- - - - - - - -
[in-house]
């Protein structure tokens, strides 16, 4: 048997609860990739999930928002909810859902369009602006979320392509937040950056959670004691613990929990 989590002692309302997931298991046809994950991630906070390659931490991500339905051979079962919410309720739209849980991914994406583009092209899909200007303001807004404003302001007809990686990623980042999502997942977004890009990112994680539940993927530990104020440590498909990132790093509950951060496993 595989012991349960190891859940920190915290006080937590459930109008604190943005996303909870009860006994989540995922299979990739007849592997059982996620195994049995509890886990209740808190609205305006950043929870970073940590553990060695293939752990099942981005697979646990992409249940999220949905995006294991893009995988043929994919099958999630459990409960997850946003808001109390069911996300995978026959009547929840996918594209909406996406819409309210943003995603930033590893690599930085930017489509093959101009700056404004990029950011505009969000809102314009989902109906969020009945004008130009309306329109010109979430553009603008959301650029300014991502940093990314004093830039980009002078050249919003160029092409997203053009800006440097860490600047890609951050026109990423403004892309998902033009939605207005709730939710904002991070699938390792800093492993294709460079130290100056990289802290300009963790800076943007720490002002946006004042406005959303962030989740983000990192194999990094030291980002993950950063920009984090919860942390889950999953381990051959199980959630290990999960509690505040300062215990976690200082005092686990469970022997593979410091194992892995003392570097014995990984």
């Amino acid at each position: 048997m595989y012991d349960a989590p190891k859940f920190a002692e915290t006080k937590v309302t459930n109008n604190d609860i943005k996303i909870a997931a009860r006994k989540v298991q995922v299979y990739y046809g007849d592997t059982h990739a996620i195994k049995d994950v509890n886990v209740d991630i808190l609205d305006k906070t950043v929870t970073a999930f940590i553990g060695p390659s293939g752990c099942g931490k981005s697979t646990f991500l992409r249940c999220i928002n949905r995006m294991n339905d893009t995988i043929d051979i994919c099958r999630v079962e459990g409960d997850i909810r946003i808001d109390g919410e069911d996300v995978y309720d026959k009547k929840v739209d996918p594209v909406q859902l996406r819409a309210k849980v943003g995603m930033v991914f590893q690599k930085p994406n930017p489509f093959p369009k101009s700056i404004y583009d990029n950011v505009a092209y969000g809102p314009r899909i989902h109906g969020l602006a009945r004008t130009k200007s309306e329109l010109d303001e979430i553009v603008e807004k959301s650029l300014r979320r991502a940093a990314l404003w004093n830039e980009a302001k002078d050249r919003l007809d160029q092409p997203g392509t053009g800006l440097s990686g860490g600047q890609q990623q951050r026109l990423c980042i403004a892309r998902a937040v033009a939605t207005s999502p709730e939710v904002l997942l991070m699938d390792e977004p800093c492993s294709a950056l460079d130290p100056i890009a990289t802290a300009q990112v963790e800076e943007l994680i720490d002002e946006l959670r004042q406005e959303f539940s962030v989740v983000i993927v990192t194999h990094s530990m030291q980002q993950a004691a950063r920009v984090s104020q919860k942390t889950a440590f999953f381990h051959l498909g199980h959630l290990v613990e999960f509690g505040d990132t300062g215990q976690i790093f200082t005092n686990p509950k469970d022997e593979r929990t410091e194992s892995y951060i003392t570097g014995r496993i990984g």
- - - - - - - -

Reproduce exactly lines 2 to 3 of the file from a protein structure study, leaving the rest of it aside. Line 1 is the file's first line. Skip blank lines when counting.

């Protein structure tokens, strides 16, 4: 048997609860990739999930928002909810859902369009602006979320392509937040950056959670004691613990929990 989590002692309302997931298991046809994950991630906070390659931490991500339905051979079962919410309720739209849980991914994406583009092209899909200007303001807004404003302001007809990686990623980042999502997942977004890009990112994680539940993927530990104020440590498909990132790093509950951060496993 595989012991349960190891859940920190915290006080937590459930109008604190943005996303909870009860006994989540995922299979990739007849592997059982996620195994049995509890886990209740808190609205305006950043929870970073940590553990060695293939752990099942981005697979646990992409249940999220949905995006294991893009995988043929994919099958999630459990409960997850946003808001109390069911996300995978026959009547929840996918594209909406996406819409309210943003995603930033590893690599930085930017489509093959101009700056404004990029950011505009969000809102314009989902109906969020009945004008130009309306329109010109979430553009603008959301650029300014991502940093990314004093830039980009002078050249919003160029092409997203053009800006440097860490600047890609951050026109990423403004892309998902033009939605207005709730939710904002991070699938390792800093492993294709460079130290100056990289802290300009963790800076943007720490002002946006004042406005959303962030989740983000990192194999990094030291980002993950950063920009984090919860942390889950999953381990051959199980959630290990999960509690505040300062215990976690200082005092686990469970022997593979410091194992892995003392570097014995990984």
């Amino acid at each position: 048997m595989y012991d349960a989590p190891k859940f920190a002692e915290t006080k937590v309302t459930n109008n604190d609860i943005k996303i909870a997931a009860r006994k989540v298991q995922v299979y990739y046809g007849d592997t059982h990739a996620i195994k049995d994950v509890n886990v209740d991630i808190l609205d305006k906070t950043v929870t970073a999930f940590i553990g060695p390659s293939g752990c099942g931490k981005s697979t646990f991500l992409r249940c999220i928002n949905r995006m294991n339905d893009t995988i043929d051979i994919c099958r999630v079962e459990g409960d997850i909810r946003i808001d109390g919410e069911d996300v995978y309720d026959k009547k929840v739209d996918p594209v909406q859902l996406r819409a309210k849980v943003g995603m930033v991914f590893q690599k930085p994406n930017p489509f093959p369009k101009s700056i404004y583009d990029n950011v505009a092209y969000g809102p314009r899909i989902h109906g969020l602006a009945r004008t130009k200007s309306e329109l010109d303001e979430i553009v603008e807004k959301s650029l300014r979320r991502a940093a990314l404003w004093n830039e980009a302001k002078d050249r919003l007809d160029q092409p997203g392509t053009g800006l440097s990686g860490g600047q890609q990623q951050r026109l990423c980042i403004a892309r998902a937040v033009a939605t207005s999502p709730e939710v904002l997942l991070m699938d390792e977004p800093c492993s294709a950056l460079d130290p100056i890009a990289t802290a300009q990112v963790e800076e943007l994680i720490d002002e946006l959670r004042q406005e959303f539940s962030v989740v983000i993927v990192t194999h990094s530990m030291q980002q993950a004691a950063r920009v984090s104020q919860k942390t889950a440590f999953f381990h051959l498909g199980h959630l290990v613990e999960f509690g505040d990132t300062g215990q976690i790093f200082t005092n686990p509950k469970d022997e593979r929990t410091e194992s892995y951060i003392t570097g014995r496993i990984g």